Everyone on the team pitched in with enthusiasm as Lyons poetry takes everything in the world seriously while not taking itself terminally grim. Serious enjoyment is abundant on these pages. Every poem offers you price of admission returned plus a bonus.
Unconditional Love Quake
An early morning quake vibrates the earth west-southwest of
the bed's shoreline
caused by the dog's first-thing-in-the-morning-dance
the sea calls her
the ocean calls louder
the full moon tugs at her collar
inside her third eyelid an incoming tide washes up a vision of
bed and bacon-flavored treats, of low couches made of wool
and fleece scattered with peanut-butter treats, cushions to
laze upon and run in place while asleep
in washes a thought: live long enough to tire of couches, surpass
sand and salt
and put bare belly to the duck-flavored waves
this is what she says with her two-steps-forward-one-step-back
and cresting whine
this and that she needs to go outside
morning has arrived, and brings with it an open door, a full
so she waltzes her ebb and flow
the sea swells in her wet nose
the tide ripples through her spine
the moon fades fast in the west
she sends me a message in a bottle
by pressing her seal-fur-forehead to mine
"Wake up and taste the salmon-colored sky."
Jacqueline Lyons is a Hieronymus Bosch with photocopying skills. Jacqueline Lyons is a delightful Peter Bruegel the Elder. Jacqueline Lyons is a genuine earth-shaker and not even a scatalogically musing George Kennedy, and his fiercely gentle character in Cool Hand Luke, could say it truer.
ABOUT THE AUTHORJacqueline Lyons' first collection of poetry, The Way They Say Yes Here, was published by Hanging Loose Press as part of their 2003-2004 series. She has won a National Endowment for the Arts Literature Fellowship, and her work has been nominated for a Pushcart Prize. Her poems and essays have appeared in numerous journals, such as Barrow Street, Bellingham Review, Beloit Poetry Journal, Chattahoochee Review, Florida Review, Hanging Loose, Permafrost, Phoebe, Puerto del Sol, Quarter After Eight, Sonora Review, Turnrow, and others. She earned her MFA in Poetry from Colorado State University, and is currently working on a PhD in Literature and Creative Writing in Salt Lake City, Utah, where she also serves as nonfiction editor for Quarterly West. She lives on the souther segment of the San Andreas fault.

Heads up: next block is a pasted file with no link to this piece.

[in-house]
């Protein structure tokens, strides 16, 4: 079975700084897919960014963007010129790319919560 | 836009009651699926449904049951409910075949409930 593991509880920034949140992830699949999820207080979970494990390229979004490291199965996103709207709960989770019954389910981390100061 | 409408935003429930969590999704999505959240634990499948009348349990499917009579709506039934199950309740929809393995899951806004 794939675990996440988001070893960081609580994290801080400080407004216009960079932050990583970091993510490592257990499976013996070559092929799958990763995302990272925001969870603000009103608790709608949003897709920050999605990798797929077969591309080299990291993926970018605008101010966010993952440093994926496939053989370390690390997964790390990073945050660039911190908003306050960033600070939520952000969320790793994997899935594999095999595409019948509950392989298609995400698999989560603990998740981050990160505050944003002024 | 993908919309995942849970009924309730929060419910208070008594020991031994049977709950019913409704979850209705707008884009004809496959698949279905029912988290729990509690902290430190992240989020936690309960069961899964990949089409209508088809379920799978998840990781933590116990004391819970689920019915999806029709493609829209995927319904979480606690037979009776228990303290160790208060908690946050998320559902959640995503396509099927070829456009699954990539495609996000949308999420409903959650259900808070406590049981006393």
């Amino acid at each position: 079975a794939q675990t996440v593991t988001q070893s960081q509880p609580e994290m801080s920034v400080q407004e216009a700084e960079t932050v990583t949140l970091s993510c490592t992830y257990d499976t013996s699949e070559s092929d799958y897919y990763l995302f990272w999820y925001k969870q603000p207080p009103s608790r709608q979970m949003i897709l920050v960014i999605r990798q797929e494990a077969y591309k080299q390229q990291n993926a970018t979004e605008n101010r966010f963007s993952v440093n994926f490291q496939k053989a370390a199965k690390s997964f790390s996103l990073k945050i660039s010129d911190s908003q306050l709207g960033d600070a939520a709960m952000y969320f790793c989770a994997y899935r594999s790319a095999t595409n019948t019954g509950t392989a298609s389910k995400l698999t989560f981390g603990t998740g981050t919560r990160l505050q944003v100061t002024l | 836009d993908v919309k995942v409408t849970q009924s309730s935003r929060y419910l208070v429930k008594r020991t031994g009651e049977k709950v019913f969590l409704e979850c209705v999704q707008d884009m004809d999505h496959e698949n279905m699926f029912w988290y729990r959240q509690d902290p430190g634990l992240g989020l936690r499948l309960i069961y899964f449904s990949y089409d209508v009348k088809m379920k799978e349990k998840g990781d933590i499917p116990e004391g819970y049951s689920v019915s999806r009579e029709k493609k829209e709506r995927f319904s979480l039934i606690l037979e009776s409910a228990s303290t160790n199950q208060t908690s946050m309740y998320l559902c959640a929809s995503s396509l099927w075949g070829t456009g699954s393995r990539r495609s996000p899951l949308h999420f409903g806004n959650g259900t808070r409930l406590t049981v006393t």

"Highly inventive, these poems feel driven by emotional and cultural urgency, as earthquakes shock every part of the system, personal and collective. This is a world where the U.S. Geological Survey monitors catastrophes of mind and heart, where a quake strikes "during 47% of our waking hours when we were thinking about something other than what was actually happening."
— Dana Levin
reading her poem "The Miner's Wife"
Poems cited here are assumed to be under copyright by the poet and/or publisher. They are shown here for publicity and review purposes. For any other kind of re-use of these poems, please contact the listed publishers for permission.
We here at TBOP are technically deficient and rely on our bashful Milo to fix everything. We received notice from Google that we were using "cookies"
and that for our readers in Europe there had to be notification of the use of those "cookies. Please be aware that TBOP may employ the use of some "cookies" (whatever they are) and you should take that into consideration